What the crows knew

Even the crows refused to land on that house. It looked ordinary but a dark presence lingered.

Tom however was new to the area. And being young and human he couldn’t sense what the crows could. So when his favourite ball flew into that garden he went in to get it.

The woman of the house was out in flash. She had an electric voice.

‘You’re new’ she said trying to smile but failing to hide her glumbucket grimace.

‘Yes. My ball is in your back garden, can I get it please?’

‘What’s your name?’

‘Tom.’

‘Where are your parents Tom?’

‘My Dad’s at home, but he’s more interested in his computer than me. I came out to play football. He never wants to play these days.’

She looked around the village. It was quiet today.

‘Come and get your ball so’ she said.

She took Tom round the back where he got his ball.

‘You must be thirsty after kicking your ball so hard. Would you like a glass of cola? I’ve got a bottle in the fridge.’

Tom paused. There was a rule against this but she was very old. There were holes in her slippers.

‘Ok. That would be nice.’

‘Come on in so.’

Once inside it felt nice to be in some shade.

‘It’s hot today.’

As they passed through the hall Tom noticed a boy’s duffel coat handing on the stand. It looked about his size. He got excited at the idea of a new friend.

‘Do you have a boy too?’

‘The coat was my son’s.’

They continued deeper into the gloomy interior.

They passed a bedroom and Tom noticed a pile of children’s coats on the bed. Red duffels. Blue parkas. Pink macs. A real assortment.

That’s odd.

They went into the kitchen. She took a bottle of cola out of the fridge. It looked ancient.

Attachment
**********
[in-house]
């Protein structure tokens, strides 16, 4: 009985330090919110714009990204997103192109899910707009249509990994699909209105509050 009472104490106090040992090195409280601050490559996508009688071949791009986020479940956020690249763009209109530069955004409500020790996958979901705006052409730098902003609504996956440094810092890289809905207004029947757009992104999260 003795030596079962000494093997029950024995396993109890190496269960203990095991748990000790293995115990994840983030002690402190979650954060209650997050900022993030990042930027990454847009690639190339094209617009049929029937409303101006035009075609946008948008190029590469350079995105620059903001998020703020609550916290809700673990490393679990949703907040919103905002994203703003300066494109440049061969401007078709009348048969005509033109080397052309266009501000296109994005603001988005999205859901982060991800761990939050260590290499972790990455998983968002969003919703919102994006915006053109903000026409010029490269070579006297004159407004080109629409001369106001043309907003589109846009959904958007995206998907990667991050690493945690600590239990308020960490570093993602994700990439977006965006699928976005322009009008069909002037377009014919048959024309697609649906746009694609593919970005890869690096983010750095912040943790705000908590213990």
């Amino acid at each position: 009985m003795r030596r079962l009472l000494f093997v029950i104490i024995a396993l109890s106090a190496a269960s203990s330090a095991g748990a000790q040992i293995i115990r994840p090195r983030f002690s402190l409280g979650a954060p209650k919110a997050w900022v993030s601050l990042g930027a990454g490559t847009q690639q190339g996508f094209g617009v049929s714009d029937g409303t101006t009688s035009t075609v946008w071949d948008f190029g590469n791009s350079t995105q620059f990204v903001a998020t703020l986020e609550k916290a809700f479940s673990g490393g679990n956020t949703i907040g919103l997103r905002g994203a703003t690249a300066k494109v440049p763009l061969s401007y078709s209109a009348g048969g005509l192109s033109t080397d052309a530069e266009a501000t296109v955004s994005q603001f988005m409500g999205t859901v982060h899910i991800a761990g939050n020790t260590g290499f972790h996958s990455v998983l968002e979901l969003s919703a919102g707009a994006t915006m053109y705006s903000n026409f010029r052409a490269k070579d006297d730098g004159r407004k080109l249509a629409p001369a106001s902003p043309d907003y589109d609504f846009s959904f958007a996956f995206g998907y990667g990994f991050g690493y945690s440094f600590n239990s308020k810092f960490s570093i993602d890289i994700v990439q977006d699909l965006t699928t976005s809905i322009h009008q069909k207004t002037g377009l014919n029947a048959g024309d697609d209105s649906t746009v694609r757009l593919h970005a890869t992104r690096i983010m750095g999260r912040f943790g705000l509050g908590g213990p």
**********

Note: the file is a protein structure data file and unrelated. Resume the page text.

Like her.

She poured Tom a glass.

It tasted strange.

‘How old are you?’

‘I’m ten.’

‘And do you have any brothers or sisters?’

‘No, just me. I hate this new place. It’s boring.’

She smiled sadly.

Tom began to feel sleepy.

‘You looked tired. Why don’t you go into the sitting room and watch television?’

‘That would be good.’

She took Tom to the sitting room. The curtains were closed against the day.

There was a pile of children’s coats on the sofa too.

Tom didn’t mind now. He was too tired.

He slumped down on them and fell asleep.

-Job

 

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Magazine Markets for Sci-Fi and Horror

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I recently came across a great resource for writers of Sci-Fi and Horror stories.

It’s a website called Dark Markets, an online guide for horror writers. It gives an alphabetical list of magazines seeking submissions and some even pay money for stories!

I like sites like this, they are a great resource to find and one you can return to time and again.

http://darkmarkets.com/category/markets/magazines/

Hope you find it useful.